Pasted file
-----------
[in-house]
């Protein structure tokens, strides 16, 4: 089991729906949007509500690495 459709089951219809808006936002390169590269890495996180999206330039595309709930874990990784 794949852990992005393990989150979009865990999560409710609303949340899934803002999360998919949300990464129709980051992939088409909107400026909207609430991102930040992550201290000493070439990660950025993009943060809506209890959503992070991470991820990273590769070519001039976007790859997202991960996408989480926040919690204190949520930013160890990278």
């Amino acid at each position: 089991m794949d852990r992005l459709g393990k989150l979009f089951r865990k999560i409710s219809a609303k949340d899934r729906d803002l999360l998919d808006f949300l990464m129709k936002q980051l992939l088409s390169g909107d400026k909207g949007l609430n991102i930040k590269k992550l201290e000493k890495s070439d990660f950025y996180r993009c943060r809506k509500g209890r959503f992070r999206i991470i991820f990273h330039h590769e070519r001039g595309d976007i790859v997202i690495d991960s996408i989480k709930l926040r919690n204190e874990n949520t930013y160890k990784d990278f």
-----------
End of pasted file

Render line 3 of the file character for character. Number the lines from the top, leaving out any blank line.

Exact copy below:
């Amino acid at each position: 089991m794949d852990r992005l459709g393990k989150l979009f089951r865990k999560i409710s219809a609303k949340d899934r729906d803002l999360l998919d808006f949300l990464m129709k936002q980051l992939l088409s390169g909107d400026k909207g949007l609430n991102i930040k590269k992550l201290e000493k890495s070439d990660f950025y996180r993009c943060r809506k509500g209890r959503f992070r999206i991470i991820f990273h330039h590769e070519r001039g595309d976007i790859v997202i690495d991960s996408i989480k709930l926040r919690n204190e874990n949520t930013y160890k990784d990278f």